1971      Armed revolution by the Janata Vimukthi Peramuna was suppressed by Srimavoa Bandaranayke.  Thousands of Sinhala JVP youths were  killed.


Talks were held between various Tamils leaders and Srimavo Bandaranayake on constitutional amendments.

No agreement was reached but the Sinhala leaders went ahead undeterred with their republican constitution amending the minimum safeguards granted  to Tamils by the earlier constitution.


1972      Ceylon became a “Republic” on 22 May and Ceylon was officially renamed as the “Republic of SRI LANKA”

The United Front government enacted a Sinhala-Supremacist "Republican Constitution" for the country, which made Buddhism the state religion.

Formation of Tamil United Front (TUF) comprising Federal Party led by, S. J. V. Chelvanayagam, Tamil Congress (TC) led by GG Ponnambalam, and Ceylon Workers Congress (CWC) led by Savariamoorthy Thondaman.


State discrimination against Tamil students' admission to Universities reached the peak with the introduction of "Standardisation". University admission based on merit was abandoned deliberately to stop Tamil students entering Universities.

A youth group comprising self-sacrificing and disciplined youths named Tamil New Tigers (TNT) was formed by Mr. V. Pirabaharan to fight for the right to self-determination of the Tamils in the North East.


1974      On 10 January, Sinhalese Police unleashed an unprovoked violent attack on those attending the prestigious “4th Tamil Research Conference” in Jaffna, leaving nine innocent civilians dead.


1975      On 5 May the Tamil New Tigers -TNT was renamed as Liberation Tigers of Tamil Eelam ­ LTTE. Mr. V. Pirabaharan was named the Chairman and military commander of the LTTE.


1976      On 14 May, the Tamil United Front -TUF was renamed as Tamil United Liberation Front-TULF. The TULF passed the  "Vaddukkoddai resolution"  pledging to restore a free, sovereign, secular, socialist state of Tamil  Eelam based on the right to self-determination, and also to safeguard the very existence of the Tamil nation in the  island.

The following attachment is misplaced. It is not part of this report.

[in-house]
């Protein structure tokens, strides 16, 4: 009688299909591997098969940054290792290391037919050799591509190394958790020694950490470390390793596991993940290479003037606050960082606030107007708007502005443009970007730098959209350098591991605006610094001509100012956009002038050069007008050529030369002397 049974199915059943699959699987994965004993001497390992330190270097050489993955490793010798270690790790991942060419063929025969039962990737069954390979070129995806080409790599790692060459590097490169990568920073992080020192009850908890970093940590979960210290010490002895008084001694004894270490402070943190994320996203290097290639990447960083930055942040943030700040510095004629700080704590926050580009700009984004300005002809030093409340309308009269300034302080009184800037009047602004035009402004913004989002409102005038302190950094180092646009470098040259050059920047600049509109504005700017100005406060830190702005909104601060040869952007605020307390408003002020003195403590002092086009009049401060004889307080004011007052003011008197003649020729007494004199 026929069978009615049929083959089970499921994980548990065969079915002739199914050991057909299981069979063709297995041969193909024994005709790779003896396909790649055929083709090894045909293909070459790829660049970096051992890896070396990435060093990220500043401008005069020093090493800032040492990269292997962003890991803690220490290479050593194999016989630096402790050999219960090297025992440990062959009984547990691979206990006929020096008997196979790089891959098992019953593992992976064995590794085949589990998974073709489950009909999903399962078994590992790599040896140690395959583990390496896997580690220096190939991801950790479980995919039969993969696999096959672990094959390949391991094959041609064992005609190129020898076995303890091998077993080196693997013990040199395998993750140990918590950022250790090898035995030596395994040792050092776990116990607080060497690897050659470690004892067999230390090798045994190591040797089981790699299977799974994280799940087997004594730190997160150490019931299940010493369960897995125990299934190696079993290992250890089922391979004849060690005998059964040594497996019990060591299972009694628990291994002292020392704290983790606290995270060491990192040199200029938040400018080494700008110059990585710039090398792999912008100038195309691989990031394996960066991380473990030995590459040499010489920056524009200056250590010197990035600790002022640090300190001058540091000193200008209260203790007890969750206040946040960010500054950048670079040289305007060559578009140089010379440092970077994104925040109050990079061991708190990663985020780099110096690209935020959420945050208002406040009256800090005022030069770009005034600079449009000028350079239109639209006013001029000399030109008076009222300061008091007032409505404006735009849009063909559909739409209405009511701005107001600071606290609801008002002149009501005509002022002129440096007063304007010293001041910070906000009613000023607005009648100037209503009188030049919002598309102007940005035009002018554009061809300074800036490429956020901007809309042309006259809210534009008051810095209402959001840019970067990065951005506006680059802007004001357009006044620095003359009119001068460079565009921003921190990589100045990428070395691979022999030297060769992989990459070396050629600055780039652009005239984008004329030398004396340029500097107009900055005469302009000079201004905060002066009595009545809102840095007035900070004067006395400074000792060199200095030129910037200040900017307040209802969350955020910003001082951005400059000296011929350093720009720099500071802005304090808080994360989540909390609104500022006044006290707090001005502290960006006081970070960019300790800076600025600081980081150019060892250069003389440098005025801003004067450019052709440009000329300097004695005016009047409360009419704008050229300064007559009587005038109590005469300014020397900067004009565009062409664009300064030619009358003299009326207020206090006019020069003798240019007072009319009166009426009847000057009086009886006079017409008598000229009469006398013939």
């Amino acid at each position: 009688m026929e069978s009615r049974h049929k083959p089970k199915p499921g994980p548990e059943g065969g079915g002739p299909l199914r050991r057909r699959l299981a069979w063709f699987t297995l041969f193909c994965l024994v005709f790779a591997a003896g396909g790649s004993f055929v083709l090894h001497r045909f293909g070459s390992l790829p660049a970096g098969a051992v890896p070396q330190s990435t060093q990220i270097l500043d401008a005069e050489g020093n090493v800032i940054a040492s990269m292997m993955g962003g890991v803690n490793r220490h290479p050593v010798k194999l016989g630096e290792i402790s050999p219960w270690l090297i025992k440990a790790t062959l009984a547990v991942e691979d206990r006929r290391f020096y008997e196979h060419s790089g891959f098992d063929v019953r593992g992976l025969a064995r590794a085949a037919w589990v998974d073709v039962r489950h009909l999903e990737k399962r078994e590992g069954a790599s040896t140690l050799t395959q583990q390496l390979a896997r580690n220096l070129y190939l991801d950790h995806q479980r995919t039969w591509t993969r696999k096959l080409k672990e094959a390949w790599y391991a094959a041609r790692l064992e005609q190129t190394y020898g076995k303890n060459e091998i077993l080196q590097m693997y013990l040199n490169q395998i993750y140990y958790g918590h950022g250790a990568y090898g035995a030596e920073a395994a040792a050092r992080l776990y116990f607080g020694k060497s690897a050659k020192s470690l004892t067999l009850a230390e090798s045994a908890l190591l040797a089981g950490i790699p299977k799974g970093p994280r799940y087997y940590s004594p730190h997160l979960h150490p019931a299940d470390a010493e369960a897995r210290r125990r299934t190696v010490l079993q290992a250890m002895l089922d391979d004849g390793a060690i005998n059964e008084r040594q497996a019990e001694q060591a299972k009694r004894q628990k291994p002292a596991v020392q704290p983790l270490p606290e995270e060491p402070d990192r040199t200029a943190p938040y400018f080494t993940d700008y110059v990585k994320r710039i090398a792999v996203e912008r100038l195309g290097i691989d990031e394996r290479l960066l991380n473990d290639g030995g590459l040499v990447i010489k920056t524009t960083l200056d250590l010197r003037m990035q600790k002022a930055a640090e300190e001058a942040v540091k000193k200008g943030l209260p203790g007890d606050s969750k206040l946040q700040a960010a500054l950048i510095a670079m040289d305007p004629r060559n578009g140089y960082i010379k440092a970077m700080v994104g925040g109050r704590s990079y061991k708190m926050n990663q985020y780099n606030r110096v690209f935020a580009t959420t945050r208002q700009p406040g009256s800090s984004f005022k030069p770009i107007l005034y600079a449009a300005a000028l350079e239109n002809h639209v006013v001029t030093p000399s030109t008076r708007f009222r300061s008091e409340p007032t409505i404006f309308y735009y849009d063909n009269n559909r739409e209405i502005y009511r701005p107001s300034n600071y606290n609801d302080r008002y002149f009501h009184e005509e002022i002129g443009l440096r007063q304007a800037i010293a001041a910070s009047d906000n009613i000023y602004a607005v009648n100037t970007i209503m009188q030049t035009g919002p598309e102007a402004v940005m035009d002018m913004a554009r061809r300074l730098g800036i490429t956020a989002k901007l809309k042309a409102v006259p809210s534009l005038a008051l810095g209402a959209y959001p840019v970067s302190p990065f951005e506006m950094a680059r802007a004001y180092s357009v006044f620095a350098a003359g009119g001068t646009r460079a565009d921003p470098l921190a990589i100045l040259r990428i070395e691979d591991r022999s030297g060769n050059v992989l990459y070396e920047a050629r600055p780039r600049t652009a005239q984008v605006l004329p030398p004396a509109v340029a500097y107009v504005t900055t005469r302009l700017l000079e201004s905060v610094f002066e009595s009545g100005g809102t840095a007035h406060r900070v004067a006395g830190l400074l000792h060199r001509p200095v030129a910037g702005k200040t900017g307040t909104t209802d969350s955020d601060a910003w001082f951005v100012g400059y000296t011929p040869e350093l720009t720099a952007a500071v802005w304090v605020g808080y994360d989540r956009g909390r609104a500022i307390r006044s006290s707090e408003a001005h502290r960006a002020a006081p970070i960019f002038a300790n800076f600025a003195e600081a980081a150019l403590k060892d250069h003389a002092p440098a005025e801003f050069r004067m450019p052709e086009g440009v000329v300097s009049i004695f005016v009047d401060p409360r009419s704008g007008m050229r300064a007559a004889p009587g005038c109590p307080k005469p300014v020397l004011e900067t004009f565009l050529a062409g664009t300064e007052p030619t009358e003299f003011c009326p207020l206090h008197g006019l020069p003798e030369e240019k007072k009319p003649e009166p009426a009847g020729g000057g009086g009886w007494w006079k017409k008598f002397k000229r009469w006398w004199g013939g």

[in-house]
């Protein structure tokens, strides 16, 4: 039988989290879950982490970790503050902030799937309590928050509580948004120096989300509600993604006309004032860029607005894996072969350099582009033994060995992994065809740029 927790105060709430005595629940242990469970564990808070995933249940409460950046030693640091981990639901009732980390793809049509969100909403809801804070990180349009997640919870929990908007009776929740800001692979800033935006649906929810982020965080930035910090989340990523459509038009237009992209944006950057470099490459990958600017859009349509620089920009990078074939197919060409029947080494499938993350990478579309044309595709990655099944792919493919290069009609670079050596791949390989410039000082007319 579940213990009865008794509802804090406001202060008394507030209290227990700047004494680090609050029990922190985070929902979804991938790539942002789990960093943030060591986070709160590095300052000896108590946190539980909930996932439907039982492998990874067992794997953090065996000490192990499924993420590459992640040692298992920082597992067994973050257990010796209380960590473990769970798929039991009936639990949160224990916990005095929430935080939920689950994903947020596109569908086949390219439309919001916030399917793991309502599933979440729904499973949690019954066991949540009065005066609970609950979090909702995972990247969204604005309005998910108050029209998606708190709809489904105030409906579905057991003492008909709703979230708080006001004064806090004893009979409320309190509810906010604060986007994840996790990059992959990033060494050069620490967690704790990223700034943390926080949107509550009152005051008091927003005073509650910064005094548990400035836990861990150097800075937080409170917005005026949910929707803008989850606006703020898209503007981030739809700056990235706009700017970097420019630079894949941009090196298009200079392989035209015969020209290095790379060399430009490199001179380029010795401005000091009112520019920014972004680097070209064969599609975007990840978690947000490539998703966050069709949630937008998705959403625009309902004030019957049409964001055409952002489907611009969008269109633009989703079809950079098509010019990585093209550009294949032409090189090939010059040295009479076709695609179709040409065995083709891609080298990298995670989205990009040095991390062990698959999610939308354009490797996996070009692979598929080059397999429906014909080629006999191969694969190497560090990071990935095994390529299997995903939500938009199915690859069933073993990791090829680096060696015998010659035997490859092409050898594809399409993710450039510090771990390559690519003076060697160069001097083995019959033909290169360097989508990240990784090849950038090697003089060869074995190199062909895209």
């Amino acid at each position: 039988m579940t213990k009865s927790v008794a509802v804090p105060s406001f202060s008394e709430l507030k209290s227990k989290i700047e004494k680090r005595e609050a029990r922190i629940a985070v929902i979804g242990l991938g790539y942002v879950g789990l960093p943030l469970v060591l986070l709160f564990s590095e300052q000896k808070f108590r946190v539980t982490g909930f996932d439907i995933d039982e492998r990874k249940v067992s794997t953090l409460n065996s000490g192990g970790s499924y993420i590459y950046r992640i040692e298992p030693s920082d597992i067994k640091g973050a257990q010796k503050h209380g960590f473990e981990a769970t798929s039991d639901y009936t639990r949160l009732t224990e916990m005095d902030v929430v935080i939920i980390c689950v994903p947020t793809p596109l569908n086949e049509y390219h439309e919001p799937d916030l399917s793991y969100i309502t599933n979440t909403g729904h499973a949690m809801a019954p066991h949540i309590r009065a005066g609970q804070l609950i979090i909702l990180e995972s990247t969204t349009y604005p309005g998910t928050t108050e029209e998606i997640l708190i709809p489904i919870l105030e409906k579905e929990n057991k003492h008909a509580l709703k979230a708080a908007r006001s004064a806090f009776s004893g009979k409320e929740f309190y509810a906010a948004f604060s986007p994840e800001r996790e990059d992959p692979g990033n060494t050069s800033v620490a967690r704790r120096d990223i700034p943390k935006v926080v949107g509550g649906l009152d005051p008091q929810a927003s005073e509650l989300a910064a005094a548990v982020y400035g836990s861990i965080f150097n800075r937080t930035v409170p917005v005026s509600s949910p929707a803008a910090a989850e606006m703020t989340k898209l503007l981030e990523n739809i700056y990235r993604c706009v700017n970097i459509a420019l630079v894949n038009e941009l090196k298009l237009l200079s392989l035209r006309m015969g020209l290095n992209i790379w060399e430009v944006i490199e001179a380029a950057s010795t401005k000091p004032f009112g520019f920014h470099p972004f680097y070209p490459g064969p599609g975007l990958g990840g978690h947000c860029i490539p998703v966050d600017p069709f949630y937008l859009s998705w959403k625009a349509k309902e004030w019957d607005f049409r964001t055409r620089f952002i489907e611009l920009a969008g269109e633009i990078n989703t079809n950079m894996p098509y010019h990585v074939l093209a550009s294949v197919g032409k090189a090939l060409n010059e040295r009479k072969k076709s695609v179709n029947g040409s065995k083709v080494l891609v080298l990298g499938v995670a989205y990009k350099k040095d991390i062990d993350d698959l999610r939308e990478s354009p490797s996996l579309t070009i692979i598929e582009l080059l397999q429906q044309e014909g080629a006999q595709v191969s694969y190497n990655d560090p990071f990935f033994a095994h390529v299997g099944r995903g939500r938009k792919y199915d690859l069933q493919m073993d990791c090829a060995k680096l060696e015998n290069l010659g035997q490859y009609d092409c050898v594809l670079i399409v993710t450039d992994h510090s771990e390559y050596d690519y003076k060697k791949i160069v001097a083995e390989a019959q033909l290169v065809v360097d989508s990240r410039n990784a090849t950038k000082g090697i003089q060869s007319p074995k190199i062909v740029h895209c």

1977      In July, Tamil United Liberation Front-TULF, contested and won overwhelmingly at the Parliamentary  election giving them a mandate to establish  the “Right to Self-determination” of Tamil Eelam in the North East. J. R. Jeyewardena of UNP became the Prime Minister, with a five-sixth majority in the Parliament. The TULF became the major opposition party in the parliament.


Talks took place between Prime Minister J.R. Jayawardena and the Tamil United Liberation Front. No agreement was reached.  Anti-Tamil pogrom  occurred immediately after elections in the areas where Sinhalese were in the majority killing hundreds of Tamils. <More>


1978      A New Constitution was enacted and J.R. Jeyawardena became first Executive President of the country. The phrase “Republic of  Sri Lanka” was rephrased as “Democratic Socialist Republic of Sri Lanka”

Sri Lankan security forces started perpetrating their dreadful atrocities against Tamil youths. Counter activities of Tamil militant organisations were also on the increase.


1979      The government enacted the draconian Prevention of Terrorism Act (PTA), banning the Tamil militant organisations.  On 11 July, the Jaffna peninsula was brought effectively under martial law under Public Security ordinance.  Anti-Tamil pogrom broke out in the island. Many Tamils were killed and properties belonging to Tamils were looted and destroyed.


1980      Several Tamil youths were arbitrarily killed by the Sri Lankan security forces, Police and Army. 


1981      In June, another anti-Tamil pogrom was unleashed. Increased military repression in the North. The Jaffna Public Library was burnt down by the Sri Lankan armed forces, allegedly under the direction of two senior government ministers, Gamini Dissanayake and Cyril Matthew. 95,000 volumes of books including numerous culturally important and irreplaceable manuscripts and the buildings were totally destroyed by arson. The Jaffna city market, the office of the Tamils daily newspaper “Eelanadu”, the office of the political party TULF, etc were burnt down by the Sri Lanka security forces.